The medical community has long professed the numerous risk factors associated with an unhealthy diet. The foods we eat can play a primary role in determining our vulnerability towards many potentially life-threatening conditions including obesity, high blood pressure, heart disease and diabetes.
But current nutritional research studies are examining the links between diet and chronic disease from a promising new perspective: the interactions between the bacteria in food and our gut.
According to the revealing insights presented in the new documentary Gut Reaction, the key to disease prevention may lie in how we chose to nourish the bacteria that resides in our intestines. For many years, science regarded bacteria in much the same way as the public at large. Bacteria were viewed as nasty and threatening parasitic life forms that must be avoided and protected against at all costs. Just a few short years ago, however, modern technologies allowed us a peek into the inner workings of the microbial world like never before.
Through extensive study which remains ongoing, we've come to understand the many benefits associated with the bacteria which exists within our bodies. This "good" bacteria regulates our immune system and determines our defenses against potentially harmful bacteria from the outside world. In so doing, it also maintains a crucial role in the areas of mental and physical wellness.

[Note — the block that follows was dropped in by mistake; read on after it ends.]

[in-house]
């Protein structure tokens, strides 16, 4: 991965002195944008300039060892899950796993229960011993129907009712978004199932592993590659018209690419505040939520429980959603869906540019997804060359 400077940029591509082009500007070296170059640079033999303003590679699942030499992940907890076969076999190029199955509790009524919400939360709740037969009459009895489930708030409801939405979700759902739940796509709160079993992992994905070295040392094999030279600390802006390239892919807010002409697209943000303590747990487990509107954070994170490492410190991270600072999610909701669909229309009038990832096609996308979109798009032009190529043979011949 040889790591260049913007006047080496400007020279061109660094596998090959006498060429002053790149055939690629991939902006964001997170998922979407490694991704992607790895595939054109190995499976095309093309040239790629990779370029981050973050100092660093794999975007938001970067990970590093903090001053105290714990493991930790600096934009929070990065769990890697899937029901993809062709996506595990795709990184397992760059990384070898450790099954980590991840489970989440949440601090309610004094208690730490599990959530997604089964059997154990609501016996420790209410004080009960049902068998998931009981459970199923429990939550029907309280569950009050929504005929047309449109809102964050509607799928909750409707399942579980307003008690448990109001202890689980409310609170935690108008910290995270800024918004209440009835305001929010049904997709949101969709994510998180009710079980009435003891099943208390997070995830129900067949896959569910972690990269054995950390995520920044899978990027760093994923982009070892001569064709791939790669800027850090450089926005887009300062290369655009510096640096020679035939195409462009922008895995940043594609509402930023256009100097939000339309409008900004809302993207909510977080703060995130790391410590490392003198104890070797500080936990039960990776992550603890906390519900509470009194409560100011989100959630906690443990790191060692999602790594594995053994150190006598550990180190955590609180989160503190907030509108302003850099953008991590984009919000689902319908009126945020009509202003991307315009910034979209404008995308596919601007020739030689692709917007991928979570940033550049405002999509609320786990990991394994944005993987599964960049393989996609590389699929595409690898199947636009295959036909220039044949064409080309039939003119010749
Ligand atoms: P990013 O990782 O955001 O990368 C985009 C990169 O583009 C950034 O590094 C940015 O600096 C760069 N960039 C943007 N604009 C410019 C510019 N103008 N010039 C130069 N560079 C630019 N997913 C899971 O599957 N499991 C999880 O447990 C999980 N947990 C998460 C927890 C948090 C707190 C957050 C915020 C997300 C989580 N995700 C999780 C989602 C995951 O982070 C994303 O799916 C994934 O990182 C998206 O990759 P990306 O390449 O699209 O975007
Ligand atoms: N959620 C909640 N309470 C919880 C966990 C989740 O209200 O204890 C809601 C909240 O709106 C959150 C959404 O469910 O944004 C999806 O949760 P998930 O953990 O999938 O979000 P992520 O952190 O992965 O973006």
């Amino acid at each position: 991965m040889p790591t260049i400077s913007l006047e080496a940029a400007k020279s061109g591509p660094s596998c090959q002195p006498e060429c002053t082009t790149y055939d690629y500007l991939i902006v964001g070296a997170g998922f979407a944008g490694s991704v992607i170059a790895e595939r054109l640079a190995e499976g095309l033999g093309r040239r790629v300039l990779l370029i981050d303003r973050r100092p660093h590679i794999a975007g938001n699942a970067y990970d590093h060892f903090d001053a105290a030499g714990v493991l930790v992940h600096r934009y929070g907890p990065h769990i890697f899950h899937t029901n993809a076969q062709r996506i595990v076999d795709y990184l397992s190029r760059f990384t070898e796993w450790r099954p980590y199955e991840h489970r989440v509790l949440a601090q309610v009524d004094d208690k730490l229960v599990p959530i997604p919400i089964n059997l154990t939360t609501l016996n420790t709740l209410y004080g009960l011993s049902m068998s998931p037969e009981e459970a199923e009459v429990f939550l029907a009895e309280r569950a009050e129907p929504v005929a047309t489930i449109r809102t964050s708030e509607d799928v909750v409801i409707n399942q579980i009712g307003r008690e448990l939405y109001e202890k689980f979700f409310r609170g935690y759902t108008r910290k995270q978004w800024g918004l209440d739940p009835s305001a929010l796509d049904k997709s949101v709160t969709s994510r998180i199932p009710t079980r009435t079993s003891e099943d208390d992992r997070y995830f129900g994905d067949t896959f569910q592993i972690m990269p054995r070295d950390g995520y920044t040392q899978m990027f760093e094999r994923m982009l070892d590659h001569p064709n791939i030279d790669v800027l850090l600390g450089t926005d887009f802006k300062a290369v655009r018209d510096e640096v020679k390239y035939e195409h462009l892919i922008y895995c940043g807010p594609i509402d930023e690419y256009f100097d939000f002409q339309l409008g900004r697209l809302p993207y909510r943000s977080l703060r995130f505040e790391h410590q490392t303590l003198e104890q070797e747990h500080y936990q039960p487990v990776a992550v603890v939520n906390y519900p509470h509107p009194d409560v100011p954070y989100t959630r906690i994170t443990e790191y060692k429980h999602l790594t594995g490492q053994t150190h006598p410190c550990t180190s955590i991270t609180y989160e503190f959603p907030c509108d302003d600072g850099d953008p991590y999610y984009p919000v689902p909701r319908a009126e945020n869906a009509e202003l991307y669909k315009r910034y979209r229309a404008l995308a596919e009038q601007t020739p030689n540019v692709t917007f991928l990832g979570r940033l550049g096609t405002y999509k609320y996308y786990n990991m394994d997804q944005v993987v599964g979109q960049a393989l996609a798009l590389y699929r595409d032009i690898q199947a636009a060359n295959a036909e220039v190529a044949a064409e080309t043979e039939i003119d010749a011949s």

Gut Reaction shows us how nature works to acclimate us to the presence of beneficial bacteria from the very beginning stages of life. Through the process of vaginal childbirth, the newborn is awash in the healthy bacteria of their mother, and this creates a sanctuary from which they can build defenses against harmful environmental elements. Researchers now believe that the alarming rise in cesarean births has denied many infants of this security, and increased incidents of asthma, allergies and other chronic conditions have been the result. This dynamic carries on into adulthood and is often reflected by the foreign and unhealthy bacteria that dwell in many of the foods we eat.
Could our bacteria be the ultimate barometer for measuring our risks for the world's most catastrophic diseases? Gut Reaction captures the promises of this exciting new realm of nutritional research, and suggests a fresh approach to the ailments that limit our longevity as a species.